It was almost half past ten before Miss Pilchester fell bodily out of the taxi she had hired in desperation, four hours late, to bring her to the meadow.
Pop, who was helping the Brigadier to string up gay lines of square and triangular flags about and among the tents, stared in stupefaction at a figure that might have been that of a tired and collapsing mountaineer descending from a peek. Miss Pilchester was armed with shooting stick, rolled mackintosh, a leather hold-all containing a spare cardigan, her lunch and a red vacuum flask, an attaché case containing the judging lists. The Times, several books, and a basket of pot-eggs. The pot-eggs, evidently brought for use in some pony event or other, rolled about the squatting Miss Pilchester exactly as if, in a sudden over-spasm of broodiness, she had laid them all herself.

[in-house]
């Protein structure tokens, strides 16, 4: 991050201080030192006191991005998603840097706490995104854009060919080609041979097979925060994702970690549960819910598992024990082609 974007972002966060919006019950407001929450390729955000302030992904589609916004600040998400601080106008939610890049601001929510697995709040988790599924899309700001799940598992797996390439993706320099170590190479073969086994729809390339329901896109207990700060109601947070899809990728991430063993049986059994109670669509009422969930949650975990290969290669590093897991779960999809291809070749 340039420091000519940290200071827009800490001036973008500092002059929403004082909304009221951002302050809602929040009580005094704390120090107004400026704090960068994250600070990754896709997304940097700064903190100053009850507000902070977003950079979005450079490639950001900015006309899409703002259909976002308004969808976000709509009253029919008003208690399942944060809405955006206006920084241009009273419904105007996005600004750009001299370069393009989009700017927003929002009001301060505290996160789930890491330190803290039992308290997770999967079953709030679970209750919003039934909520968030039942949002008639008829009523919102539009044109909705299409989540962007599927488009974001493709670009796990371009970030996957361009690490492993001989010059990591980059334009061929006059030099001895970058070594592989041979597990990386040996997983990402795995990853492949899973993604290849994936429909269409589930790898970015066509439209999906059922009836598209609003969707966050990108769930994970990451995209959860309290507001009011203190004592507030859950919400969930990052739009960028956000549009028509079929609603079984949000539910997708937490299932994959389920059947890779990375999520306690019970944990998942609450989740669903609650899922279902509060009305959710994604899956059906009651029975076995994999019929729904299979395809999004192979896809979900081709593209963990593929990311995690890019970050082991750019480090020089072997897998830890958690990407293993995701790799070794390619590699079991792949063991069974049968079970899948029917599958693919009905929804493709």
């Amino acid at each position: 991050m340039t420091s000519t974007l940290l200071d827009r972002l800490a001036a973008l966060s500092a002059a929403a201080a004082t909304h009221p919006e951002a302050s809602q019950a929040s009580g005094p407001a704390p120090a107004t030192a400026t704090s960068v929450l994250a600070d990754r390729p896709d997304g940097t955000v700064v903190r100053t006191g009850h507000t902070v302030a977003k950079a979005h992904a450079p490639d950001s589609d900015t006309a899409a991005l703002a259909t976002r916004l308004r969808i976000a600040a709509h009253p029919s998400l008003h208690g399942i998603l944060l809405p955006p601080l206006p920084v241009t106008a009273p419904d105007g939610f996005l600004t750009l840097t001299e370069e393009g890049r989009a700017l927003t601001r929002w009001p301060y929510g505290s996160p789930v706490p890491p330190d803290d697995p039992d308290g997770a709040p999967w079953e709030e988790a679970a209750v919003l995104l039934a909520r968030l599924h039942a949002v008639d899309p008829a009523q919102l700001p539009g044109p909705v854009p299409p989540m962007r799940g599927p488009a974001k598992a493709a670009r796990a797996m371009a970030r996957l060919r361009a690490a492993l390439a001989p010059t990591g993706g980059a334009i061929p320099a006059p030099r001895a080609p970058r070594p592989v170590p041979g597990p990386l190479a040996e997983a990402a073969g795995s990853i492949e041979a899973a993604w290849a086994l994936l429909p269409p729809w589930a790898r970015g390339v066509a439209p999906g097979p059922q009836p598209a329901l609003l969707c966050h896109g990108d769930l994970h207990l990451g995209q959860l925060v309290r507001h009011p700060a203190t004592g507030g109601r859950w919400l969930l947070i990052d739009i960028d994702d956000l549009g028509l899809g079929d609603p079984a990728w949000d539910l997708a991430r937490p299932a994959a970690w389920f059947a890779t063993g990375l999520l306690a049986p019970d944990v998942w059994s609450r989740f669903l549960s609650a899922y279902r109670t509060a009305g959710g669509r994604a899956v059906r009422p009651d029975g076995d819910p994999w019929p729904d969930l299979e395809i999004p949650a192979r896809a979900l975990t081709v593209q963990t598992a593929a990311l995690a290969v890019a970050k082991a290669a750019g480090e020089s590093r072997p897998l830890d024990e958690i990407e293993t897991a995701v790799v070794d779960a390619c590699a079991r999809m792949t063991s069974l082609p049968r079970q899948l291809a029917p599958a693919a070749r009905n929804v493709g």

It was all absolutely ghastly, but both Pop and the Brigadier were too stupefied to go over and pick up either Miss Pilchester or the eggs; and Pop, for once, was utterly without words. It was the Brigadier who spoke for him. ‘Good God, Larkin,’ he said. ‘Edith must be either tight or egg-bound.’
– The Pop Larkin Chronicles by H. E. Bates